The exhibition runs until 22 June 2019 at Gagosian, 980 Madison Avenue, New York. Richardson had previously organized six major exhibitions of Picasso’s work at Gagosian. In the early 1960s, John Richardson was planning to write a study of Picasso’s portraits and spent hours with the artist, poring over reproductions of his works. As Picasso spoke about the complexities of his pictorial thinking—pointing out, for example, that a portrait of Dora Maar might also contain elements referring to her romantic predecessor Marie-Thérèse Walter, and her successor Françoise Gilot—Richardson began to believe that a detailed biographical treatment of Picasso’s portraiture would close a notable gap in Picasso scholarship. Decades later he would sit down to write what would become the monumental multivolume biography, A Life of Picasso.
Picasso was as eclectic in his choice of muse as he was in style: the bohemian Fernande Olivier; disciplined Olga Khokhlova; blonde Venus Marie-Thérèse; passionate artists Dora and Françoise; Sylvette David, the young woman with a high ponytail; and Jacqueline Roque, the devoted, romantic beauty. Not merely mute muses, Fernande and Françoise published memoirs; Olga and Marie-Thérèse kept extensive archives of photographs and letters over decades; Dora gave interviews to researchers and documented Picasso’s work and private life in photographs.
Di Donna Galleriesin New York announced its exhibition Surrealism in Mexico, on view until 28 June, 2019, which explores the creative moment that emerged between 1940 and 1955 as an international community of artists fled World War II in Europe and settled in Mexico. The exhibition features paintings, sculptures, drawings, photographs, and collages by artists including Lola Álvarez Bravo, Leonora Carrington, Esteban Francés, Gunther Gerzso, Kati Horna, Frida Kahlo, Agustín Lazo, Matta, Gordon Onslow Ford, Wolfgang Paalen, Alice Rahon, Bridget Bate Tichenor, and Remedios Varo, with loans from distinguished private collections, corporate collections, and non-profit foundations in Mexico, the United States, and Europe.
ARTES’s AGM will take place at the V&A at 12:30 on 13 June 2019. It will be followed by a group visit to look at objects from the Iberian world in the 16th Century.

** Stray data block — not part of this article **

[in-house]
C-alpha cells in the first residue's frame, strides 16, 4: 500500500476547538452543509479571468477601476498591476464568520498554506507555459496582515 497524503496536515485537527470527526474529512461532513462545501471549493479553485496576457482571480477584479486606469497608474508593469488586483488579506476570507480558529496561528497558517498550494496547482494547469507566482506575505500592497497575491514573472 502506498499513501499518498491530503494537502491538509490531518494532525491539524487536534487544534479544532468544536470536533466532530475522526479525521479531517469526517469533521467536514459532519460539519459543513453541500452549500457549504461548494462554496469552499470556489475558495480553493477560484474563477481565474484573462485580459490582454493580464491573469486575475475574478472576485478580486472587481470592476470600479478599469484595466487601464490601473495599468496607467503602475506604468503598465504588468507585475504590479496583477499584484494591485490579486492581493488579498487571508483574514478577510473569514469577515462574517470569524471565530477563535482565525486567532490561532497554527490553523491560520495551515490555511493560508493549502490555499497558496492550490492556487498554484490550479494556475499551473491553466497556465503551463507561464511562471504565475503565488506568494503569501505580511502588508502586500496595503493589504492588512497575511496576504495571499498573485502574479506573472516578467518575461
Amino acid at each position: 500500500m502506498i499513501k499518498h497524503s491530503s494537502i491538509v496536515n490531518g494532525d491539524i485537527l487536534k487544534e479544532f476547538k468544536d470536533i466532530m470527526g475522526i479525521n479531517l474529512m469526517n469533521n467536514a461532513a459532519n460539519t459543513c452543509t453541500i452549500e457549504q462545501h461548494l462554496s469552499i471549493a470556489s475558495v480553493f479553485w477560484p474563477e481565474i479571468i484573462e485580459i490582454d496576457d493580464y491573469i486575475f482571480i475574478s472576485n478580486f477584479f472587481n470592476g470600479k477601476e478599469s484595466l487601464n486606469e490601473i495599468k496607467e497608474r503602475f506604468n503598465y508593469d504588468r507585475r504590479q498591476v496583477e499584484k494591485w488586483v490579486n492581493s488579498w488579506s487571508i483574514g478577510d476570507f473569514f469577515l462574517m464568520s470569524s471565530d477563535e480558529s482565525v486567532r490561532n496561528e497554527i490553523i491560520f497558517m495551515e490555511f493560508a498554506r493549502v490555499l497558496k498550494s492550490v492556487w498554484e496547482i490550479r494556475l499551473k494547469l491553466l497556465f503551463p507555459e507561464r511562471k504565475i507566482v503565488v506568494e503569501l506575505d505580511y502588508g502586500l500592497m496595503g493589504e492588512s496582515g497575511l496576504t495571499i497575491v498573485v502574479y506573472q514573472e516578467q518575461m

Meet at the V&A, Exhibition Road Reception, at 11:50. Sandwich lunch (GBP 5) and AGM from 12–2, followed by a group visit to look at objects from the Iberian world in the 16th and early 17th centuries.
***Attendees are asked to arrive punctually, as late arrivals may be difficult to accommodate***
Please contact email@example.com to book a place.
This is the most comprehensive exhibition dedicated to the work of Brazilian artist Tarsila do Amaral (1886–1973), a pioneering figure in early 20th century Latin American art and who is currently being reassessed in the context of global modernisms. After studying with Fernand Léger (1881–1955) and André Lhote (1885–1962) in Paris, Tarsila, as she is widely known in Brazil, cannibalized modern European references to create a unique style of her own, true to her origins both in form and content, through the use of caipira [Brazilian countryside] colours, found in architecture and decorative arts: “pure blue, violaceous rose, bright yellow, singing green,” in her own words; as well as representations of typical and local characters, scenes, and narratives. Much of her work was made in dialogue with two leading modernist intellectuals of her time: Mário de Andrade (1893–1945) and Oswald de Andrade (1890–1954). Tarsila’s work parallels the development of Oswald de Andrade’s antropofagia, a key concept in 20th-century Latin American thought. Antropofagia could be understood as a poetic program through which intellectuals in the tropics would ‘cannibalize’ European cultural references in order to produce something singular and hybrid of their own, bringing indigenous, Afro-Atlantic, and local elements into their work. The controversial painting A Negra [The Black Woman] has received special attention from the authors and is a central work in the exhibition. The exhibition aims at widening the perspectives from which we may access not only the artist’s work but also the larger narratives on global modernism, taking into account questions of race, class and colonialism.
Tarsila do Amaral: Cannibalizing Modernism is curated by Adriano Pedrosa and Fernando Oliva and is contextualized in a full year dedicated to women artists at MASP in 2019 under the heading Women’s Histories, Feminist Histories. The accompanying publication is the most comprehensive exhibition catalogue on Tarsila to date. With separate editions in Portuguese and in English, 360 pages each, it reproduces 113 of her works, as well as documents and photographs. The book features newly commissioned essays by Adriano Pedrosa, Amanda Carneiro, Fernando Oliva, Irene V. Small, Mari Rodríguez Binnie, Maria Bernardete Ramos Flores, Maria Castro, Michele Greet, Michele Bete Petry and Renata Bittencourt, historical texts by Paulo Herkenhoff and Sergio Miceli, and commentaries on Tarsila’s works by Artur Santoro, Carlos Eduardo Riccioppo, Guilherme Giufrida, and Matheus de Andrade.